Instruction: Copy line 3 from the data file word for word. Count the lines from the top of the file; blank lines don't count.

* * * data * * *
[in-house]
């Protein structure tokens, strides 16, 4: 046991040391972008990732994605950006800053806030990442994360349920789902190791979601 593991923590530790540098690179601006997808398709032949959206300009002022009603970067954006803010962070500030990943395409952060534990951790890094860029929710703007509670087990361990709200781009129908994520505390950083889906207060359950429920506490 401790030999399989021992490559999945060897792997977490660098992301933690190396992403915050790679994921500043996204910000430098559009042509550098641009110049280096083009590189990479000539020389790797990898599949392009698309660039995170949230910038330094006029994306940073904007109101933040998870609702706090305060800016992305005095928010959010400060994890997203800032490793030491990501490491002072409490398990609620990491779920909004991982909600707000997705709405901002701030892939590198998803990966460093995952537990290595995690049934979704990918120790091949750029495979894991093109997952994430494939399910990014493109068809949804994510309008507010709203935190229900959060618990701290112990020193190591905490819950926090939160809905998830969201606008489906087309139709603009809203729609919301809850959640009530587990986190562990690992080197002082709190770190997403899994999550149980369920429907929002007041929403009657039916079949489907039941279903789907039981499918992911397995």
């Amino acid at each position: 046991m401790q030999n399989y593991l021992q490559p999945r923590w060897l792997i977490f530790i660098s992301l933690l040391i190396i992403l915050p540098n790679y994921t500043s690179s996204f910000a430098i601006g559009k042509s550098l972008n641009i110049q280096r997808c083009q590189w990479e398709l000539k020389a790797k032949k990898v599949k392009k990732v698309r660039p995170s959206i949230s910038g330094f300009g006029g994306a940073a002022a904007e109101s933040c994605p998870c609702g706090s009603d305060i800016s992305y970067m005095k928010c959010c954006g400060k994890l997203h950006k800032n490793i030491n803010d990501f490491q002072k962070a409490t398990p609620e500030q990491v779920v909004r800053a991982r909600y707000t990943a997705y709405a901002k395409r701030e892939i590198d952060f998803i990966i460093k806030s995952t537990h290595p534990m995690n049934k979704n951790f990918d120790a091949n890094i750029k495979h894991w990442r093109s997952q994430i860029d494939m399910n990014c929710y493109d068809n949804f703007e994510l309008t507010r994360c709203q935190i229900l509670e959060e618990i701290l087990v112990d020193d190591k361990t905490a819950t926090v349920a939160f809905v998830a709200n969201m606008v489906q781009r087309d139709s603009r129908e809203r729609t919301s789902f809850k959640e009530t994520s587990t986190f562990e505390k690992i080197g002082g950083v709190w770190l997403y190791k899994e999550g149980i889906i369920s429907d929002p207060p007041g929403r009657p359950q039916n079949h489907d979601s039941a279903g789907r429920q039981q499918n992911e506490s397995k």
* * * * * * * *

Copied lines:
């Amino acid at each position: 046991m401790q030999n399989y593991l021992q490559p999945r923590w060897l792997i977490f530790i660098s992301l933690l040391i190396i992403l915050p540098n790679y994921t500043s690179s996204f910000a430098i601006g559009k042509s550098l972008n641009i110049q280096r997808c083009q590189w990479e398709l000539k020389a790797k032949k990898v599949k392009k990732v698309r660039p995170s959206i949230s910038g330094f300009g006029g994306a940073a002022a904007e109101s933040c994605p998870c609702g706090s009603d305060i800016s992305y970067m005095k928010c959010c954006g400060k994890l997203h950006k800032n490793i030491n803010d990501f490491q002072k962070a409490t398990p609620e500030q990491v779920v909004r800053a991982r909600y707000t990943a997705y709405a901002k395409r701030e892939i590198d952060f998803i990966i460093k806030s995952t537990h290595p534990m995690n049934k979704n951790f990918d120790a091949n890094i750029k495979h894991w990442r093109s997952q994430i860029d494939m399910n990014c929710y493109d068809n949804f703007e994510l309008t507010r994360c709203q935190i229900l509670e959060e618990i701290l087990v112990d020193d190591k361990t905490a819950t926090v349920a939160f809905v998830a709200n969201m606008v489906q781009r087309d139709s603009r129908e809203r729609t919301s789902f809850k959640e009530t994520s587990t986190f562990e505390k690992i080197g002082g950083v709190w770190l997403y190791k899994e999550g149980i889906i369920s429907d929002p207060p007041g929403r009657p359950q039916n079949h489907d979601s039941a279903g789907r429920q039981q499918n992911e506490s397995k």